Learning from a Bonk


Running is easy!  It’s the easiest sport out there….right?  I mean, all you do is move your legs and off you go.  Move the legs faster and you run faster, move them slower and your run slower.  There’s no strategy, no thought process, no planning….. you just go run…. simple as that.

Ok, ok…. don’t click on the back button.  Let me finish.  If you continue reading, I’m guessing you’re one of the following people.  Either your are…

  1. A non-runner who is looking for confirmation in what you’ve been saying all along
  2. A beginner that’s thinking…. “If this is true, I’m doing something wrong.”
  3. An experienced runner who’s saying to yourself…. “This lady is nuts!  But I’ll read on just for the entertainment.”

Well, for the non-runner… sorry, but my first paragraph couldn’t be further from the truth.  But if you’re looking for a challenge, I encourage you to give running a try.  And read on because what I’m about to blog may just help you out one day.

For the other two, you’ll just be shaking your head and saying either “Good lesson learned…. thanks for sharing!” or “Been there… Done that!!”

distancetired

I’m training for my first 25K, so I’m racking up the miles on my long run.  But with the crazy weather we see here in West Virginia in February, sometimes I have to be flexible with my training schedule.  I do my LSD runs on the weekends, mostly on Sundays.  However, this weekend I run my 14-mile LSD on Saturday afternoon as the forecast was calling for sunny skies and temps in the 60’s…. awesome weather!! Sunday was calling for rain. I wanted a spring-like run outside, so I decided…. kinda last-minute…. to do the LSD on Saturday.

So, I rode with my son to his baseball batting practice and 14.5 miles from the house, he dropped me off and I headed home.  The first few miles went well… I enjoyed hearing the birds singing, saw several squirrels scurrying up trees and deer running through the fields, and felt the sun shinning in my face and the breeze gently blowing.  Several cars blew their horns when they passed by, and I even saw some folks on motorcycles.  They always wave… they seem to adopt runners into their secret hand waving club.  😀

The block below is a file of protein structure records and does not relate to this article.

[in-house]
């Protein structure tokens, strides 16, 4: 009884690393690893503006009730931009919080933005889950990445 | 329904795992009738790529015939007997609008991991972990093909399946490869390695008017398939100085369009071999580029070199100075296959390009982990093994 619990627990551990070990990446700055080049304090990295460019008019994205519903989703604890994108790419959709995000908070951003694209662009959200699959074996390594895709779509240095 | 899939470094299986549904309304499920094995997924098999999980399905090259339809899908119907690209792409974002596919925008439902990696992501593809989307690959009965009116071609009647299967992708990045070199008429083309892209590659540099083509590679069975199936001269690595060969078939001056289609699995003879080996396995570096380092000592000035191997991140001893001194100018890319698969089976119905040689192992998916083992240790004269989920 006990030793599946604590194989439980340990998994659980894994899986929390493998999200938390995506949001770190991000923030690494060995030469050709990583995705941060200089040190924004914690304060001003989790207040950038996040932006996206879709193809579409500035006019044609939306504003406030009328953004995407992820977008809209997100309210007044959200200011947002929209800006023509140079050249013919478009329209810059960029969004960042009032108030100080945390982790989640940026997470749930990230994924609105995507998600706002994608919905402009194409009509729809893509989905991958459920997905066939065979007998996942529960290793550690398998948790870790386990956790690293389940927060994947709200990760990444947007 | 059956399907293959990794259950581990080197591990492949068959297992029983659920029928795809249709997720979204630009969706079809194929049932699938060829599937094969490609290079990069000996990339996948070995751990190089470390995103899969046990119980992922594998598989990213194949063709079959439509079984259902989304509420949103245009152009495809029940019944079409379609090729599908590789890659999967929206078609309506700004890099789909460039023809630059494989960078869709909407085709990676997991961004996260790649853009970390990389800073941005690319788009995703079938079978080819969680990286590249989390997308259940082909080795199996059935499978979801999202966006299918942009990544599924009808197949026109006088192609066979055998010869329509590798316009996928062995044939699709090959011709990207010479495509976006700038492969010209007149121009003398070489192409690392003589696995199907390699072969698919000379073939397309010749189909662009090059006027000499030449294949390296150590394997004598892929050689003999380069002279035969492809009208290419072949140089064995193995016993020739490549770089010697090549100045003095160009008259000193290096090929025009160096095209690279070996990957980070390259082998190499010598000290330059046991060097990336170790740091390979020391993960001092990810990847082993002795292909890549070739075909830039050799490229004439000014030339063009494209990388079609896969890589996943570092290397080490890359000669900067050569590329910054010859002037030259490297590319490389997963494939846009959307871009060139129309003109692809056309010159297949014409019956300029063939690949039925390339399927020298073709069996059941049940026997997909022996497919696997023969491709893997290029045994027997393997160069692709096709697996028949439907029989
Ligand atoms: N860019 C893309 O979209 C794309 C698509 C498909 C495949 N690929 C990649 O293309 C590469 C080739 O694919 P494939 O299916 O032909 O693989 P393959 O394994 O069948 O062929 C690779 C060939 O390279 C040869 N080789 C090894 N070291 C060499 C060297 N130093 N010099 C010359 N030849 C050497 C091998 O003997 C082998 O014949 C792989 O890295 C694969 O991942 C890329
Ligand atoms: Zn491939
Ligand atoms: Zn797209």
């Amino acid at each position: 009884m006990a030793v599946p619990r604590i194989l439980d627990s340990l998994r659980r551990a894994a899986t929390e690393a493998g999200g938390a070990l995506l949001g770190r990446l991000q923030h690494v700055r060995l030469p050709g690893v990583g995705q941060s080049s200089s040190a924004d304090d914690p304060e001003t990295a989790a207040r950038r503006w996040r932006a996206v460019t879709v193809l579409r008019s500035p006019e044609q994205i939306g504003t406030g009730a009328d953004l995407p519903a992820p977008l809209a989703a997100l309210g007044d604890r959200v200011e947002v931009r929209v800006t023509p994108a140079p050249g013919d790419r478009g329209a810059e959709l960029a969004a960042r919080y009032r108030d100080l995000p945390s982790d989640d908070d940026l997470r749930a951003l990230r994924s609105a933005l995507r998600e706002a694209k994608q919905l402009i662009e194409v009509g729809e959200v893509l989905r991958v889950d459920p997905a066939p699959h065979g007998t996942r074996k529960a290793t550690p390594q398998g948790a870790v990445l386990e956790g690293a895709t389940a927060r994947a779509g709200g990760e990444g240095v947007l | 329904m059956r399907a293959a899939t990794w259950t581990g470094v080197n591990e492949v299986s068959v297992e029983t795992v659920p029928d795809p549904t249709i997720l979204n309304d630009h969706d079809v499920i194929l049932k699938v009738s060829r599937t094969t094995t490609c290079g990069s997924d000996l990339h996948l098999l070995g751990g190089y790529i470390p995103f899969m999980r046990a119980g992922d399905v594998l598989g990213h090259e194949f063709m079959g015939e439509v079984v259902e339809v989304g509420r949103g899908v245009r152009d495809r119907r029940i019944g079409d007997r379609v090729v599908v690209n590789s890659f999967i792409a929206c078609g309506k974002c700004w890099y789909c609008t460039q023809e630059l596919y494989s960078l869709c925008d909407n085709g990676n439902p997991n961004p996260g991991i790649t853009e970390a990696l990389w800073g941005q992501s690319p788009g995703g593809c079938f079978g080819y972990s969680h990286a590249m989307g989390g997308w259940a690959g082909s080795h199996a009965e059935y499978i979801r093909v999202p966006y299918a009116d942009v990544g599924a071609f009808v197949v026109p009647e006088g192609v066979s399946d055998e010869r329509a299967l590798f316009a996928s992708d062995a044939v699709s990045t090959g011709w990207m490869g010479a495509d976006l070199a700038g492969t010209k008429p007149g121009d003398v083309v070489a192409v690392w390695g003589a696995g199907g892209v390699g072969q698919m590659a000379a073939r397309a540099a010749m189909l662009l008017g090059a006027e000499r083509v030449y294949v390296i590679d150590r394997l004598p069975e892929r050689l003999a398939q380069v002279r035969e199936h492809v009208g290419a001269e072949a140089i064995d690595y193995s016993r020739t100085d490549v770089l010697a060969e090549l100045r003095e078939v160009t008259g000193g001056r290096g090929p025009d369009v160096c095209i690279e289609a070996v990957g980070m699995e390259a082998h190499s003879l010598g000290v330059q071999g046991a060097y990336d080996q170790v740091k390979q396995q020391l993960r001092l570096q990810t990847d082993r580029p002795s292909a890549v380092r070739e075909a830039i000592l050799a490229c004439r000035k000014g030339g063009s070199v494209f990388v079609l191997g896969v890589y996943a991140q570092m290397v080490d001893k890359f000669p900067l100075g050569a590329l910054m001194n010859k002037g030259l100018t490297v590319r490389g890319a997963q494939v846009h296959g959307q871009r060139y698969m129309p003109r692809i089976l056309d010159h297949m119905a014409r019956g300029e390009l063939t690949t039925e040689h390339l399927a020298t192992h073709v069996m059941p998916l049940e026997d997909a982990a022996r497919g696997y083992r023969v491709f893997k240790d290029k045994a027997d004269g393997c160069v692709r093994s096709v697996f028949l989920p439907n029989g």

As normal, between mile three and four, I sipped some water and chewed on some beans, then washed them down with one more sip of water.  I was feeling good.  But around mile seven, I started feeling tired.  It wasn’t my breathing, nor was it my legs feeling heavy, but a weariness in my upper body.  I got to thinking about it and remembered that I had done a fairly tough upper body strength training workout the evening before…. one of my P90X3 workouts.  Plus I had run three miles on the treadmill.  But I had really pushed myself on the strength workout, and now I was still feeling it.  I was amazed at how much it affected my running today.  But I kept pushing through.

Then, somewhere between mile 9 and 10, I “bonked” or hit the wall.  Again, my legs weren’t really heavy and my breathing was ok, but I just wasn’t feeling well.  It took everything I had to swing my arms and I started getting sick to my stomach.  My fingers were swollen to the point that I couldn’t clinch a fist.  I just wasn’t feeling well.  For the first time ever, I almost called someone to come pick me up.   The last couple of miles I walked a lot.  I turned off my Garmin at mile 14 and completely walked the last half mile as a cool down.  And I walked very slowly.

When I finally got home, I was exhausted.  I drank some ice water while I made a protein shake.  I added frozen strawberries, a banana and some almond milk with the protein mix, and threw everything in the blender.  In just minutes, I was drinking my coction in hopes of regaining some of my strength soon.  As soon as I finished that up, I changed out my sweaty clothes for something dry, stretched out across the bed and fell asleep hard…. for three hours (and yes, without the shower).  I reiterate…. I. Was. Exhausted.

When I got up, I felt a little better, but still not 100%.  I took a nice long hot shower, put on some clean clothes and decided to do some menial housework.  That didn’t last long.  I was still tired and still not feeling very well.  So I ate something again and spent the rest of the evening watching TV and napping on the couch.  I finally went to bed at 10:30 and fell fast asleep.